Stage 1: Puerto Banús - Marbella, 7.4 km (TTT)
Stage 1 is a rather ridiculous 7.4 kilometre team Time-Trial - prologue from Puerto Banús to Marbella, in the Costa del Sol, with not a hint of elevation. Perhaps it will be technical, or late at night. There'll be some gimmick, there's no way they'd do something like this without one. This is the sixth consecutive year the Vuelta has begun with a team time-trial.
Stage 2: Alhaurín de la Torre - Caminito del Rey, 165 km
Ah yes, this is the Vuelta we know. Hilltop finish on the second day, to the Caminito del Rey. Flat, with a few uncategorised bumps, at least until the last 25 kilometres. There's then a steady third category climb, followed by a short, sharp shock at the end. From a squint at the final climb, it looks like it rises about 350 metres in 2.5 kilometres. An early chance for a puncheur, it seems. Not the last one, either.
Stage 3: Mijas - Malaga, 164.6 km
Time for a sprinters' stage! Two early climbs, followed by a tiny bump with under 10 kilometres to go. Should lead to a sprinter (or whatever they have in Spain) winning.
Stage 4: Estepona - Vejer de la Frontera, 203 km
Stage 4, from Estepona to Vejer de la Frontera, has no categorised climbs, but a sharp rise at the end, reminiscent of last year's stage 3, when Michael Mathews edged out Dan Martin in an uphill sprint.
Stage 5: Rota - Ronda, 182 km
Stage 5, from Rota to Ronda, has very few obstacles. A sprinter should certainly win
Stage 6: Córdoba - Sierra de Cazorla, 204 km
Sierra, eh? This sounds promising, you may think. However, this stage finishes on a 20 kilometre, I repeat, 20 kilometre, category 2 climb. Not a very steep one, though it does seem to kick up towards the end. Breakaway stage? Quite possibly.
Stage 7: Jódar - La Alpujara, 188.3 km
At the end on the first week (week-week, not before-first-rest-day-week) comes the first real mountain, La Alpujara. It has never been used before, and shockingly, neither have ANY of the other summit finishes. Seems quite difficult, especially the second half of the mountain.
Stage 8: Puebla de don Fadrique - Murcia, 186.6 km
A downhill stage. The two category three mountain won't provide much of a challenge, another sprint, or a breakaway if the peloton are tired.
Stage 9: Torrevieja - Cumbre del Sol Benitachell, 168.3 km
Transitional stage, with a ramp at the end, not too bad looking, except NO. That at the end is a category 1 climb which is 415 metres above sea level. It's not long, it's not high, so it must be steep. Unless there's been an error, it is category 1, as opposed, for example, to the horribly steep Mirador de Ezaro, which last time it was used, was only category 3. Yes, it's a bit longer, but what gradients must it have? Devilish ones, certainly.
Stage 10: Valencia - Castellón, 152 km
A transitional stage, before the Pyrenees, this could go to a break, or a sprinter again, the last climb peaking with over 20 kilometres left, and therefore not a GC challenge.
Stage 11: Andorra La Vella - Cortals D'Encamp, 138 km
The Queen Stage to crown all Queen stages, this 138 kilometre stage starts at the foot of the Collada de Beixalis, and the climbing does not let up from there, there's 5000 metres of it! With 4 category 1 climbs, a category 2 and an Especial category, this stage is unmissable, plain and simple. I know it's January, but mark Wednesday September 2 into your diaries, now. The stage has been described by many as "too hard," and yes, there could be abandons, especially if it's cold.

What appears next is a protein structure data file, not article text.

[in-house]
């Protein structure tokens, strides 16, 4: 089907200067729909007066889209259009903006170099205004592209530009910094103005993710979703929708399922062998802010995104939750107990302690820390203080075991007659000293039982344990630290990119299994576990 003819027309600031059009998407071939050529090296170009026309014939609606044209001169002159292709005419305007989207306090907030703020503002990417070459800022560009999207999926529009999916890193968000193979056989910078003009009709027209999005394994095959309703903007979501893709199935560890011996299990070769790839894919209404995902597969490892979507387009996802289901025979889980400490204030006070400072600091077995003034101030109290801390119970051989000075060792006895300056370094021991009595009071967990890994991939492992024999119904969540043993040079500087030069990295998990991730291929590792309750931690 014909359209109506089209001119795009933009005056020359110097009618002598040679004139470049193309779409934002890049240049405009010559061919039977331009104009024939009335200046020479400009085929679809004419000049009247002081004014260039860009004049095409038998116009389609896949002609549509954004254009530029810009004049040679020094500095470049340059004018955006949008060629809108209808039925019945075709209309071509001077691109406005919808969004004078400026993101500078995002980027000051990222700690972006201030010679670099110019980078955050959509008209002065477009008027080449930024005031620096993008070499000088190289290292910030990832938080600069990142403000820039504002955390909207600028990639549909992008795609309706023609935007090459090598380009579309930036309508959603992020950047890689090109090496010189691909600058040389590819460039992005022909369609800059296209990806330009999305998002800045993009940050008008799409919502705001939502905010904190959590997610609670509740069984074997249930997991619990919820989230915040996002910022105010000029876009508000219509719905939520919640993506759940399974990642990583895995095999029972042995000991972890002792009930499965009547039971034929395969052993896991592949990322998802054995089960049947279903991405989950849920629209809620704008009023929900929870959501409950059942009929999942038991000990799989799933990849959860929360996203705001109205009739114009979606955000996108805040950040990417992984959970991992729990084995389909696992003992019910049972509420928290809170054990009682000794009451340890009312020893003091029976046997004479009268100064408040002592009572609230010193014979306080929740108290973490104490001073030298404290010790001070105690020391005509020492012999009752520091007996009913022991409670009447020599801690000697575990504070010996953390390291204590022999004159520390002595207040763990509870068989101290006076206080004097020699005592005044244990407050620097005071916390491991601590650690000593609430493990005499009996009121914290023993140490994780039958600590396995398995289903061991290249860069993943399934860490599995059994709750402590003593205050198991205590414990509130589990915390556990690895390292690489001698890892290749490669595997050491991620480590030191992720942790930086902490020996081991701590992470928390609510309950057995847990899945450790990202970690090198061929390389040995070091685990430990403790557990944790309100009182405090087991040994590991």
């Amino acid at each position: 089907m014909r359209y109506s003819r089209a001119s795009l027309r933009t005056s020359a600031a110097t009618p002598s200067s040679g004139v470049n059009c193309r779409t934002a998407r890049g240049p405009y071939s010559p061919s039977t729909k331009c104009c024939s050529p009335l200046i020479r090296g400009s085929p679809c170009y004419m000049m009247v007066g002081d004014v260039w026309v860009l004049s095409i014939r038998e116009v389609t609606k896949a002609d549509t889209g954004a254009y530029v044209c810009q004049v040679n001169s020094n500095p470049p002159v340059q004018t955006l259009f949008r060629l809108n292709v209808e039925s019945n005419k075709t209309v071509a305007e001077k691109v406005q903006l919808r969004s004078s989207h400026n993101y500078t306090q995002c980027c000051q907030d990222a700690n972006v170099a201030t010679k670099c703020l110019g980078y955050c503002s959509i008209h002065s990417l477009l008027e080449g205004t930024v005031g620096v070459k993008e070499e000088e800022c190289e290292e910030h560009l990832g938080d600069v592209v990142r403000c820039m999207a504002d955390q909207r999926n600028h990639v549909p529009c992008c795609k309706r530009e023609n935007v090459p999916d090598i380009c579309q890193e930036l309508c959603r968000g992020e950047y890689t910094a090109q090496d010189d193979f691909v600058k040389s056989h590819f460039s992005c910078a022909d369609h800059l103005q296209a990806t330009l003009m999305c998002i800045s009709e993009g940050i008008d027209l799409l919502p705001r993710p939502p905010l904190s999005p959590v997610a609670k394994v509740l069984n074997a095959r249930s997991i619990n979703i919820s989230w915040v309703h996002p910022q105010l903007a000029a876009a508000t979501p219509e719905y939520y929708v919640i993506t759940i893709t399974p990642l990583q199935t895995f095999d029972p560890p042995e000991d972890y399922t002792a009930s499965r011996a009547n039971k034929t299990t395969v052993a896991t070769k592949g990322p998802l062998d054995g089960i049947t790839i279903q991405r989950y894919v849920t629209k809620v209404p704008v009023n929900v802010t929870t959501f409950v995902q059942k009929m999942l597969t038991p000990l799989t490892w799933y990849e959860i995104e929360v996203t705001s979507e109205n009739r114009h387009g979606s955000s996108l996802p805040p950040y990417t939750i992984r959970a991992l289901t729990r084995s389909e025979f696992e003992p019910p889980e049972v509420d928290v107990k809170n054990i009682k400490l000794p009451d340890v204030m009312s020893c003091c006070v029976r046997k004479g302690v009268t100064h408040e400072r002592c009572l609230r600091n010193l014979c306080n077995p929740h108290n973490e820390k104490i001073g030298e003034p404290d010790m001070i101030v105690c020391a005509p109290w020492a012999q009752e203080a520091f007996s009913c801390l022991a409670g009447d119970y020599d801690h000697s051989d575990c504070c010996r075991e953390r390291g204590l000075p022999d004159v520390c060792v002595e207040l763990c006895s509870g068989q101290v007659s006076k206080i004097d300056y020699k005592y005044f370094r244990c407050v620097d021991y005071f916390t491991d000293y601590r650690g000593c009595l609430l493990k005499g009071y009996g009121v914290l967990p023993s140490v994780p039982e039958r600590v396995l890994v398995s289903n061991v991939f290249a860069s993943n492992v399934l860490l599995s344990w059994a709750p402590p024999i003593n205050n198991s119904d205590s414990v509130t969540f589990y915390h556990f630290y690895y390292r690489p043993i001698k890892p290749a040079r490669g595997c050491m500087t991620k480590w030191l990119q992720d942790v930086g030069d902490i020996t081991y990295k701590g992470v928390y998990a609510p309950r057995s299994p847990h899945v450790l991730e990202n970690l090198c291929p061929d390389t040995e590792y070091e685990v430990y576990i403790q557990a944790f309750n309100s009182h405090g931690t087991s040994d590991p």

Stage 12: Escaldes-Engordany, Andorra - Lleida, 172.5km
Transitional stages are here again. Only one categorised climb, sprint or break.
Stage 13: Calatayud - Tarazona, 168 km
Another transitional stage, with what looks, at least, like an uphill sprint at the end.
Stage 14: Vitoria - Alto Campoo, Fuente del Chivo, 213 km
Back to the mountains for stage 14, with two category 1 climbs to test the legs. The ascent of Puerto del Escudo is particularly nasty, with no descent to recover, and straight onto a flat road, leading straight to the main challenge - Alto Campoo. The 15 kilometre climb looks quite steep.
Stage 15: Comilas - Sotres, Cabrales, 175 km
The second consecutive mountain stage, this one may not be as hard. Category two, and then three, climbs precede the rise to Sotres.
Stage 16: Luarca - Ermita de Alba, Quiros, 184 km
If stage 11 is the queen stage, then this is the beautiful princess. With seven categorised climbs, including the steep rise to Ermita de Alba, this will provide time gaps. It is also the third summit finish, with the rest day being pushed back again.
Stage 17: Burgos - Burgos, 39 km (ITT)
In the Vuelta, we have become almost accustomed to a twist in the tail of individual time trials. They usually contain at least one categorised climb, but not this year. It is also quite long, at 39 kilometres. I feel almost cheated.
Stage 18: Roa - Riaza, 204 km
Downhill finish, but it doesn't look too steep. Probably a break, would you be bothered to chase?
Stage 19: Medina del Campo - Avila, 185 km
Bumpy transitional stage with a category 2 near the end, probably a break again.
Stage 20: San Lorenzo de el Escorial - Cercedilla, 181 km
Penultimate stage downhill finish! And you know what that means? Risks. On the last climb, there will be last gasp attacks from GC contenders, trying to move up, to take the red jersey. This stage could be thrilling, the lack of a summit finish makes it unpredictable. Watch out for it.
Stage 21: Alcalá de Henares - Madrid, 93.7 km
The Vuelta, somewhat boringly, tends to finish with this sort of stage, with a number of laps around Madrid. Whichever sprinter is left will take the prize, and the red jersey will be handed out for the last time.
If you would like to register an opinion about the course, or your disapproval of the fact that I'll probably dredge this up in August, let me know in the comments.